Traditional Irish Music
Noreen O' Sullivan was born in Corrandulla in County Galway, where her father J.J Gavin owned a small thatched pub. Music inhabited that house and she has fond memories of listening to her brothers Frankie and Sean, Sister Marian and many visiting musicians playing music in the kitchen below as she tried to sleep, failing which she sat at the top of the stairs. This scene has an idyllic quality that could be the opening to a documentary or movie. How could you escape that past and not have music coursing through your veins. Why you might ask has she waited this long to put her music down on record?
Well here it is and she has brought brothers Frankie and Sean on board for a couple of tunes. Also in tow are Seamie O' Dowd, Richie Lyons and Hazlett Keers on guitar and bouzouki. The album shows that Noreen's reputation as an acknowledged master of the tin whistle is well earned. The album opens with Eddie Maloney's/Tae in The Bog/Jimmy Kennelly's which is delivered with a clear crisp style with great transitions between tunes. A set that has no doubt been played over the years in many a Galway house is Reilly's Greyhound/The Green-gowned Lass/Drowsy Maggie which also sparkles to life with Seamie Ó Dowd's guitar perfectly underscoring these well know tunes. Unaccompanied on Ó Dwyer's Hornpipe you can only marvel at the breath control and tone. Frankie joins in on piano to show a talent for accompaniment that may be unknown to some.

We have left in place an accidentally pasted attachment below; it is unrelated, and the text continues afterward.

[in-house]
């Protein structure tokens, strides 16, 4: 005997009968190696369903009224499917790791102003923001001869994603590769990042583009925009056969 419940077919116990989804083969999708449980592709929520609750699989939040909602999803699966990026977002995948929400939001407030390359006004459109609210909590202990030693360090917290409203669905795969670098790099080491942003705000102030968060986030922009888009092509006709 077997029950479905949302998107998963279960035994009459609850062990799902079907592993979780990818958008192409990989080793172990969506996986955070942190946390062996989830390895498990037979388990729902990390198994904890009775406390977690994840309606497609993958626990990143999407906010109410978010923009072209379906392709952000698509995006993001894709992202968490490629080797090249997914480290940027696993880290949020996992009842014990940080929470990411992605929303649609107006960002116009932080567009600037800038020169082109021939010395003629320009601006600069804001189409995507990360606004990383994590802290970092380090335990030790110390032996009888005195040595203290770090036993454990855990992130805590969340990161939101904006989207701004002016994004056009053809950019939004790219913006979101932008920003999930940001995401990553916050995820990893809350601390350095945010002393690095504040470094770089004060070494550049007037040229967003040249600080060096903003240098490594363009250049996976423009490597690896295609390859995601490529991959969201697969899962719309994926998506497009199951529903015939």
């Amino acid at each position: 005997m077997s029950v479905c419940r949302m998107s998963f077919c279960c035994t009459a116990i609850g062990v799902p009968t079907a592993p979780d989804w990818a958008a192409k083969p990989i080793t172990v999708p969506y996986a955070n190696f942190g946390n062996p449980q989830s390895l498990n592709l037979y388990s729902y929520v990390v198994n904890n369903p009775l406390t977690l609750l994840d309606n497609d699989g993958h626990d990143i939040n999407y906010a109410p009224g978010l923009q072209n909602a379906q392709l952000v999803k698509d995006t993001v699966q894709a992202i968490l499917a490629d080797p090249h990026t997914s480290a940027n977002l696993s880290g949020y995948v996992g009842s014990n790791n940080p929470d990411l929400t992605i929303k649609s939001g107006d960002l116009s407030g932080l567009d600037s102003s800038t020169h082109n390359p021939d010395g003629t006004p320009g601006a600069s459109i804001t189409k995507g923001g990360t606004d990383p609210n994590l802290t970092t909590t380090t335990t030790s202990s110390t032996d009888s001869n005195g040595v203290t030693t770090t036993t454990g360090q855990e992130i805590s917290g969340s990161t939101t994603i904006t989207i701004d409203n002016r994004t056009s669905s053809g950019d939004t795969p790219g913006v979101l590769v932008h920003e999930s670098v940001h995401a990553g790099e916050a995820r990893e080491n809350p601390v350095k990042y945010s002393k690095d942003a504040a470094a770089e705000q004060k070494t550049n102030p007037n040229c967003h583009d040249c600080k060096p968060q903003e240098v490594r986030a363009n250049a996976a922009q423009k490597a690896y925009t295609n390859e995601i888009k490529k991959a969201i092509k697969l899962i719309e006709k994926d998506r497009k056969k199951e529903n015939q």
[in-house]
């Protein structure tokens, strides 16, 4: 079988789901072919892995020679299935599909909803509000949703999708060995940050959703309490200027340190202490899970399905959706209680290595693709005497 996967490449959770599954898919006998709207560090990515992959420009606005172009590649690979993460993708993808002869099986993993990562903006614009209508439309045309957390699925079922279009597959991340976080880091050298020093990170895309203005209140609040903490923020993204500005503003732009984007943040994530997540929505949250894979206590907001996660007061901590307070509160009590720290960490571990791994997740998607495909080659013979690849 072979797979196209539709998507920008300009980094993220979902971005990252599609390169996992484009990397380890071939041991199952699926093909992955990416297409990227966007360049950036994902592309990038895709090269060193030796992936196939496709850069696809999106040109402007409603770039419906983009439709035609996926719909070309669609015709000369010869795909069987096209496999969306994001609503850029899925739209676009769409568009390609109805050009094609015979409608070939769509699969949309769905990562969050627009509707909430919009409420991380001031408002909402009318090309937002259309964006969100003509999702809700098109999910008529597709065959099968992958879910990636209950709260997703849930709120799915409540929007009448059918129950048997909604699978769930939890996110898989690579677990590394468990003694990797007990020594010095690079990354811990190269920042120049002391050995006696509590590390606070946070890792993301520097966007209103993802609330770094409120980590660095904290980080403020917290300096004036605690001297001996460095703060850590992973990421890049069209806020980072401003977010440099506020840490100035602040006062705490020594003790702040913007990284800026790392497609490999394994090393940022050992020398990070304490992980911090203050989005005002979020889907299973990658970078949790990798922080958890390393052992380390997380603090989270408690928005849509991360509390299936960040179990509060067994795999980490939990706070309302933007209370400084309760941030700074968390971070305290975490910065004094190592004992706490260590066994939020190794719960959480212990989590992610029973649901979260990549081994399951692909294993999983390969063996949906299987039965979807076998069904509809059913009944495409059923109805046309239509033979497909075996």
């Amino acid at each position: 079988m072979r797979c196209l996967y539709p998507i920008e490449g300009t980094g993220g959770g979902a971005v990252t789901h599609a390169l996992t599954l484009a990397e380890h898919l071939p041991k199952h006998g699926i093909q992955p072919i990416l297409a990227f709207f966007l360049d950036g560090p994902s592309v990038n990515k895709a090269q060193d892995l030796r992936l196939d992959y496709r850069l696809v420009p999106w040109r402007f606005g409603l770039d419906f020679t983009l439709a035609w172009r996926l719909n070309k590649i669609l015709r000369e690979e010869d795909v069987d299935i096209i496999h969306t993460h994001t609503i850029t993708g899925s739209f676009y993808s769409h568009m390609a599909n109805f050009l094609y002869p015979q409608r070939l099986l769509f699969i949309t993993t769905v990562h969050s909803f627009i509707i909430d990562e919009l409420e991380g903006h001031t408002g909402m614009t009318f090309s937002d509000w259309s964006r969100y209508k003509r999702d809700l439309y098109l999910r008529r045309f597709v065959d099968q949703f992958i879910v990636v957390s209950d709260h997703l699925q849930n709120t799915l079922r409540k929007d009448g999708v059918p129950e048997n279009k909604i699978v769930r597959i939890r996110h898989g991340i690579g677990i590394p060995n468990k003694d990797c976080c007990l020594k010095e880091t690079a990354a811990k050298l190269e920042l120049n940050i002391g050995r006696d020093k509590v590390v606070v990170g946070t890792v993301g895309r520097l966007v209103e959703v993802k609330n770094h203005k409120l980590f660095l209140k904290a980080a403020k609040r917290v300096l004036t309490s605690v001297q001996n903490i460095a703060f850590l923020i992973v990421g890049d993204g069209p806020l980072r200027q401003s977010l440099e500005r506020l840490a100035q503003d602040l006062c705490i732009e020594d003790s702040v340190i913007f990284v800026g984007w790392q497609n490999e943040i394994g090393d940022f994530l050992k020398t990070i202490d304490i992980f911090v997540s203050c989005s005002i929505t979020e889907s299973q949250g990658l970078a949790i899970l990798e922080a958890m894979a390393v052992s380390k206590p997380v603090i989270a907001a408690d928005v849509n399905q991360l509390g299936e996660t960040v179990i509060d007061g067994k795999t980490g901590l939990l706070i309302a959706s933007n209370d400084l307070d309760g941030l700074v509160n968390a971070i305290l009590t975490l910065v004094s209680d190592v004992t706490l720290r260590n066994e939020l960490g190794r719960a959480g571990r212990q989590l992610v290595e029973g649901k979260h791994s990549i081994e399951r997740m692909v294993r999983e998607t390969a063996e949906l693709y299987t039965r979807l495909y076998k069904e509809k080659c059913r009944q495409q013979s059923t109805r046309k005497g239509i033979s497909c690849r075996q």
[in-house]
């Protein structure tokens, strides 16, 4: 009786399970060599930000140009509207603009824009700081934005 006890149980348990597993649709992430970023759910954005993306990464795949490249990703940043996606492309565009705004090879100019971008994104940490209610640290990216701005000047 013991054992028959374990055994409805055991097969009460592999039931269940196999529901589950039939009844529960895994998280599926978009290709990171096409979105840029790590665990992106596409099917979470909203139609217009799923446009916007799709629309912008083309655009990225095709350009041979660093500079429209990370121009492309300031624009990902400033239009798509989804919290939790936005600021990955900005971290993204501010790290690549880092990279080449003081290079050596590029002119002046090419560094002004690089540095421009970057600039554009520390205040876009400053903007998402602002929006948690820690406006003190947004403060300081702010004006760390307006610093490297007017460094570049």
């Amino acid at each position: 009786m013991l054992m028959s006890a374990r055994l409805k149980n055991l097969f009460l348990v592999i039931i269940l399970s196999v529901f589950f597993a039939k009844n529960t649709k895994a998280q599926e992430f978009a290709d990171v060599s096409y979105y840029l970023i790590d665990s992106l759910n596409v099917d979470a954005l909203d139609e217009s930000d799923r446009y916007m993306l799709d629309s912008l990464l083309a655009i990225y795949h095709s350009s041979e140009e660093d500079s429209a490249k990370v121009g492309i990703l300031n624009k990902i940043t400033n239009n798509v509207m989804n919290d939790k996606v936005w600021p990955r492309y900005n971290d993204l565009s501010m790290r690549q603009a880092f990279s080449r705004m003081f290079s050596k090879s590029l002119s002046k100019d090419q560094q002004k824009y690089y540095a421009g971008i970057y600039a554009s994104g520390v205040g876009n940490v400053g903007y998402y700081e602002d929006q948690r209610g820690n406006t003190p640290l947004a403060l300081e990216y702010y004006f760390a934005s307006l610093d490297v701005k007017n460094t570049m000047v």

For Touch me if you dare/Callaghan's/Green fields of America we are in more familiar territory with Frankie on fiddle and Sean on accordion. The Quiet House which gives the album its title is a self composition inspired by a loved one's return to Scotland and was named by her daughter complete with the laughter of a grandchild added on to the end. Her slow air prowess is ably demonstrated on the slow air The Mountain Streams. The Quiet House is an album of rich tone and texture that shows the rich vein of great music that runs throughout this country, in many instances going unrecorded. For Noreen O' Sullivan the Quiet House that she has inhabited is no longer quiet and is here for all to listen to, and we are all the better for that.
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